Casino Gambling & Human Perception – The Mind is a Terrible Thing to Waste

It is still amazing to me that many humans who play slots (not including video poker, although it may apply) come in two types:

1) The eternal victim of the voodoo-like force of the casino; never winning and expecting the casino to “give them something” for it
2) The Braggers who, according to them, always win, which, when hearing such things, we should logically apply the scientific knowledge we know and say “hog-wash!”

It all comes down to what we wish to believe and perceive compared to the science of the RNG – random number generator.

A few friends of mine were talking about winning and losing at casinos. These were some of the comments made by my friends, and then the reality of it all.

Perception: “I put $100 through this $1 slot (3 reels, Red White & Blue), left it to go to get a drink. A lady sat down at that machine and hit the $10,000 jackpot on the first pull. I should have stayed….”
Reality: It didn’t matter. Slots are never “due,” it wasn’t going to hit on the next pull unless you pressed the button at the exact same moment, and the only way to get that payout is to pull on the exact nano-second of the RNG that provides that winning result. Be happy for that player and just move on, knowing that nano-second exists on all the slots and the next could always be yours.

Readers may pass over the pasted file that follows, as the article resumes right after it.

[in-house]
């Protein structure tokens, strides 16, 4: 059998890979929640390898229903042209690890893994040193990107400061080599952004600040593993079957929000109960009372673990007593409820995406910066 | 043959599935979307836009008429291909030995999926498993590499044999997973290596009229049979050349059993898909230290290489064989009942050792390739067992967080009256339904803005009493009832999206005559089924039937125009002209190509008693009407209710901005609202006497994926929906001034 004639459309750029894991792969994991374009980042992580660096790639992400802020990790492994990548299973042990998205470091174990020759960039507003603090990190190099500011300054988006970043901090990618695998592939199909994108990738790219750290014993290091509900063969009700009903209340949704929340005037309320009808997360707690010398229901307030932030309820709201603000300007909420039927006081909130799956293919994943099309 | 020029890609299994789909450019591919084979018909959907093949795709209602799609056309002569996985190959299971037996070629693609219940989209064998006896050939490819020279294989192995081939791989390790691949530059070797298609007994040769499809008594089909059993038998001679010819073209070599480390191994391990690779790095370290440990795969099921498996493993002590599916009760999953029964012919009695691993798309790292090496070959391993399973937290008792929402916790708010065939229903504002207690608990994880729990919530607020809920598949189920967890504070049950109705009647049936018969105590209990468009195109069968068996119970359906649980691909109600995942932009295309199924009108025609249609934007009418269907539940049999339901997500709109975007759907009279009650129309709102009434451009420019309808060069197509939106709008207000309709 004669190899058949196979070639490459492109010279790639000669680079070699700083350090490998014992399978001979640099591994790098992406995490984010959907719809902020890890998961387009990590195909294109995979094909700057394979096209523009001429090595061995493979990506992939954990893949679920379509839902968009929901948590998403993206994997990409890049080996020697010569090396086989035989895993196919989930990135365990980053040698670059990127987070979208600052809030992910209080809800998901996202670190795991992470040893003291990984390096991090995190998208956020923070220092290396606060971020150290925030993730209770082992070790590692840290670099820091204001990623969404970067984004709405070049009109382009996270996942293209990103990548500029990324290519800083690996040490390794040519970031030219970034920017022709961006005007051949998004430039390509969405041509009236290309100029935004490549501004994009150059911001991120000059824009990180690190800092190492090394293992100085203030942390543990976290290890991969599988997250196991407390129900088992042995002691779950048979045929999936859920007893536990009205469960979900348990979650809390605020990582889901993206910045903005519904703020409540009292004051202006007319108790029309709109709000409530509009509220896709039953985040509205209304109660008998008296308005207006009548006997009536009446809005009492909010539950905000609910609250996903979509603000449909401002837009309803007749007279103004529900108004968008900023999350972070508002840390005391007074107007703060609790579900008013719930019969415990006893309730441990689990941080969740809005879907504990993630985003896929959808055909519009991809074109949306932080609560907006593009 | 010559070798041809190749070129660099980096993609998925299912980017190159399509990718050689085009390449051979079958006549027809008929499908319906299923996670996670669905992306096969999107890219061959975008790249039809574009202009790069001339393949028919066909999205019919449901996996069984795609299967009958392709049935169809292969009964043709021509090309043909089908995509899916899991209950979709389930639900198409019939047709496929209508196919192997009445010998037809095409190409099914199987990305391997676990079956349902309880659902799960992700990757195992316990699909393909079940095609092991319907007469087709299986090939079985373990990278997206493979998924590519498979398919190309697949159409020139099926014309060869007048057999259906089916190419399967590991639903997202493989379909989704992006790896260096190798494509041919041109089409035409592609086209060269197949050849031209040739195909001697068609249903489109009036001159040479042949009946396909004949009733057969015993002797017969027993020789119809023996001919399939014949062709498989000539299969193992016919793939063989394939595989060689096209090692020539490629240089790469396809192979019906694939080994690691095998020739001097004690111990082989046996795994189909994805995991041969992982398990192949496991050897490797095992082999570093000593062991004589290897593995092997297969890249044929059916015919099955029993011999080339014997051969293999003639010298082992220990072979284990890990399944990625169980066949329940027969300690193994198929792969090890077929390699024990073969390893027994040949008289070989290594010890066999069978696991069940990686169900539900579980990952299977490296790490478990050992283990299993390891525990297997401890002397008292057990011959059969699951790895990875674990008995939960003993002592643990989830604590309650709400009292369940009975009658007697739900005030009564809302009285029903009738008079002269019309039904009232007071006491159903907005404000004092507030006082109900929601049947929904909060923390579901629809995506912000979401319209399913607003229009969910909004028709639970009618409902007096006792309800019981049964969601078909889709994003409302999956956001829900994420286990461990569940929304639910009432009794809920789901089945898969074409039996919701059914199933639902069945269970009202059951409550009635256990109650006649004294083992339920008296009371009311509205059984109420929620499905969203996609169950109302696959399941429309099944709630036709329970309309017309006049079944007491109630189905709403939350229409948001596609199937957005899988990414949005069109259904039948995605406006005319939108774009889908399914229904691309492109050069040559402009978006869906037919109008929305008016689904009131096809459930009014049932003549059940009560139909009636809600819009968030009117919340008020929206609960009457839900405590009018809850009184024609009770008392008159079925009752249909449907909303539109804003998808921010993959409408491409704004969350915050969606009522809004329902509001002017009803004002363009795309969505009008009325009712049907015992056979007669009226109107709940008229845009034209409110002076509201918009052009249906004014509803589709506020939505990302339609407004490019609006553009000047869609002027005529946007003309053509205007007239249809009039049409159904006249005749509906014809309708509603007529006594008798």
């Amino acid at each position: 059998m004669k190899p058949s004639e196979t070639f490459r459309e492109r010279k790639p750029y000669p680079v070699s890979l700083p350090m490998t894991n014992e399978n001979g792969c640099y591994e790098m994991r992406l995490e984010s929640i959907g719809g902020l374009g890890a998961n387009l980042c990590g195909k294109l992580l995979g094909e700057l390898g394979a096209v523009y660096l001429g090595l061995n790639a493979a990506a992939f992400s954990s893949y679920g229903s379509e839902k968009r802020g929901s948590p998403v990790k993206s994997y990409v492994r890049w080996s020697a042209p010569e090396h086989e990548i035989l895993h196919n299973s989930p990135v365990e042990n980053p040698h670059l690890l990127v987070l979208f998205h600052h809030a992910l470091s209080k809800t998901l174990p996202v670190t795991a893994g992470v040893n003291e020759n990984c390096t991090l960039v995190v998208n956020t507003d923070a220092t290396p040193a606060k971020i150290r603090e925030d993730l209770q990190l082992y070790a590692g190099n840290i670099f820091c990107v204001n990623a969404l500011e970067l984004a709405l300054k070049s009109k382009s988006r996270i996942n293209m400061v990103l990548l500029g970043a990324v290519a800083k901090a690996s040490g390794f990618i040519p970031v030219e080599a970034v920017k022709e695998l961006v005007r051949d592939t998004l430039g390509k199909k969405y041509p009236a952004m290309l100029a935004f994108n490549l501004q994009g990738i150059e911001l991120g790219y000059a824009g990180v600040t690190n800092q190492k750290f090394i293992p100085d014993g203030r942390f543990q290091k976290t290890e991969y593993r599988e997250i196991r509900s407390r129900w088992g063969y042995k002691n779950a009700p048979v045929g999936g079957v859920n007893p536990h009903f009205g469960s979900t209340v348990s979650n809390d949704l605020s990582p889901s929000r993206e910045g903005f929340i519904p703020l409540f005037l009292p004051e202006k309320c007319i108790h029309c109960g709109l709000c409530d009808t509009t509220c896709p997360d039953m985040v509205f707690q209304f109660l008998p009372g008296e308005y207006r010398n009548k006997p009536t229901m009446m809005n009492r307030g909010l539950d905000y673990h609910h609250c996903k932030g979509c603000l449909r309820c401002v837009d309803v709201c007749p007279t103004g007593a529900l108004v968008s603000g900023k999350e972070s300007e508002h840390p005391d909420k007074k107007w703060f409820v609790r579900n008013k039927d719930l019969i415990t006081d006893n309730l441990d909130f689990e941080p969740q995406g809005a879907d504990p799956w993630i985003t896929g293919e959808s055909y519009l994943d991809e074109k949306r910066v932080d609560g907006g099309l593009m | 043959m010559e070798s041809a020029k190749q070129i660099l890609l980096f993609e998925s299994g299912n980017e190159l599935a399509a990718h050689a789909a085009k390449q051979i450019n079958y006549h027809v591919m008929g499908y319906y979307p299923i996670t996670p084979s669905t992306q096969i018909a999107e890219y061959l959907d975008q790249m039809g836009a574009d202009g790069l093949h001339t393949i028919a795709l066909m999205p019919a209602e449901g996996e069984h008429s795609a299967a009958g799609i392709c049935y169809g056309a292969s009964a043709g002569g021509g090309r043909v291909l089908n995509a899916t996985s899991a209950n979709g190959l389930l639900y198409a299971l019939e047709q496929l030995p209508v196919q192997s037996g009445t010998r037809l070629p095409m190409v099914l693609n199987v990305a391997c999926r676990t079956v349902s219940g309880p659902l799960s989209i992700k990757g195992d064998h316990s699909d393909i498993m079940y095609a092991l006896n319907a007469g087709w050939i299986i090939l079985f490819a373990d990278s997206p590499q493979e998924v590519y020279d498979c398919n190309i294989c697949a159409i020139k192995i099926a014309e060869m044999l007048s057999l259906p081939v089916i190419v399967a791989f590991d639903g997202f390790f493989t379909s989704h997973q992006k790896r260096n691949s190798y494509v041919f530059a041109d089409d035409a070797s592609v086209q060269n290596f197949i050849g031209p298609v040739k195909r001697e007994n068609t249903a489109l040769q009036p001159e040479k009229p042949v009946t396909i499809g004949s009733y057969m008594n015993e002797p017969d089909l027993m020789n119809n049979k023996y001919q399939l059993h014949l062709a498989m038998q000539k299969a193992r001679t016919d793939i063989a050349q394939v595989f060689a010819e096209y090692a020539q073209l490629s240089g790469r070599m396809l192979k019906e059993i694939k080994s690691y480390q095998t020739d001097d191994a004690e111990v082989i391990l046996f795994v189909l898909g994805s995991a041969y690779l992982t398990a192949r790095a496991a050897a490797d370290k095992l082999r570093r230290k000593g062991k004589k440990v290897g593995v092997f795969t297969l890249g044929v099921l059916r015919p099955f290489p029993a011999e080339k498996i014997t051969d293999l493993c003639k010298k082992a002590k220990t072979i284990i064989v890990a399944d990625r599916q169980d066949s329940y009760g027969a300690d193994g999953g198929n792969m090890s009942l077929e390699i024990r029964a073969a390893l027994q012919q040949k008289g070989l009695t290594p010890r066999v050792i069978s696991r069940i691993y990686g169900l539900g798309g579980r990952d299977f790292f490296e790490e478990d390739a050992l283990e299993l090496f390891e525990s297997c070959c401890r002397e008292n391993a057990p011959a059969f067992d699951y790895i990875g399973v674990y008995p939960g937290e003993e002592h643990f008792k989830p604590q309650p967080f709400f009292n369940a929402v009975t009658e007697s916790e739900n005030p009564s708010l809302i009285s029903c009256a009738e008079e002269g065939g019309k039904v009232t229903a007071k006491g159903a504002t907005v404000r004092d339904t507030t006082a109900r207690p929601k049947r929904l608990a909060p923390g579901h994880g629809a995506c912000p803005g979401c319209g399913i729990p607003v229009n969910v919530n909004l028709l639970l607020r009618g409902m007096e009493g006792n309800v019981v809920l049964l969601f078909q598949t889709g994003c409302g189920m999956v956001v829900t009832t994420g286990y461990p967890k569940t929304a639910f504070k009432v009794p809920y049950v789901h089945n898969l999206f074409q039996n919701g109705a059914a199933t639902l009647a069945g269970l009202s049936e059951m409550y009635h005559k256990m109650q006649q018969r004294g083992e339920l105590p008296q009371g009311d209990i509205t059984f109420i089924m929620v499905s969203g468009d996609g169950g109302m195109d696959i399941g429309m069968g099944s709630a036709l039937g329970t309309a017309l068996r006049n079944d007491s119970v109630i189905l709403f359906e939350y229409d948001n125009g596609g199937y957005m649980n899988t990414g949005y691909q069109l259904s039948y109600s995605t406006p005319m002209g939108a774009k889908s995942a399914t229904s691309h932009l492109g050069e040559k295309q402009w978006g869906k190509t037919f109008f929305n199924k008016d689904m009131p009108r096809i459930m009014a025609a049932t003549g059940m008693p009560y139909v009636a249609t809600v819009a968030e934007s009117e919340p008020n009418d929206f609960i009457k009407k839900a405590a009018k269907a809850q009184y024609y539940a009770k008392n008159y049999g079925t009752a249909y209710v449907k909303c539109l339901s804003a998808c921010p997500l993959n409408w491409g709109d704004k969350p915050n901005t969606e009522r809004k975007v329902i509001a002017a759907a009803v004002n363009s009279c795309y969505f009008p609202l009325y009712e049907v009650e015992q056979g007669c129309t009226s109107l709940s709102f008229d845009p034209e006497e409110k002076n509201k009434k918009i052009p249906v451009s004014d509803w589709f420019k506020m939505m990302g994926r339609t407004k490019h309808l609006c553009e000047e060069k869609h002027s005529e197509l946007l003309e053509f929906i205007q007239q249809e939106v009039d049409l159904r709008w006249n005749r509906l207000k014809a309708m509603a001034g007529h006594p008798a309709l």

Perception: “Whenever I play Caribbean Stud Poker, I always win.”
Reality: Good for you – enjoy it while it lasts. Any casino that would introduce a game that lucrative would pull it off the casino quicker than you could order your next “free” drink. Depending on the table rules that are variable, the house edge is around 5.25%. Not bad, considering the house edge on slot machines vary between 80%-93%. But over the long haul, YOU WILL LOSE. The Wizard of Odds, Michael Shackelford, sums it up like this: “If you play long enough, the only results you will see is that you will lose all your money. Caribbean Stud Poker has a house edge of 5.22%, so if you’re trying to stay in the game as long as possible, I would avoid that one.”
Thank You Michael. (You can link to his website, the “Wizard of Odds” from my website faves on the right.)

Perception: “I played video poker at XYZ casino, and every machine seemed to have the same thing about it – whenever I needed a one card draw, the same card came up on the draw in a different suit. It must be programmed to do that!”
Reality: Near miss slot and video poker programming is ruled to be illegal in the states of New Jersey and Nevada and some other U.S. states. The near miss slot programming is the display of combinations that are closely similar to the winning combination that may frequently occur when the slot machine is played. Because the legality issue can affect the credibility of a casino, the near miss slot programming is no longer used in the gaming software of slot machines. When you believe this is your reality, try watching for other patterns. As humans, we will notice what we focus on, not necessarily what the scientific reality is nor what is happening in a long sequence of play.

The bottom line is to know your control on slots is minimal. The RNG is in control. Professional gamblers who play blackjack, poker and video poker expect the “steakiness” in gambling. It is expected and perceived scientifically because their reality includes time of play – lots of time! That is something the recreational player doesn’t have. The house edge on slots cannot be seen in one day, one week or one month.  They are programmed to payout at a certain percentage by the manufacturer using the RNG over a very long period of time.

So, check your perceptions and myths at the door and enjoy gambling for what it is for the vast majority of us – recreation. And if you win? Then it’s even better!

That’s all for now.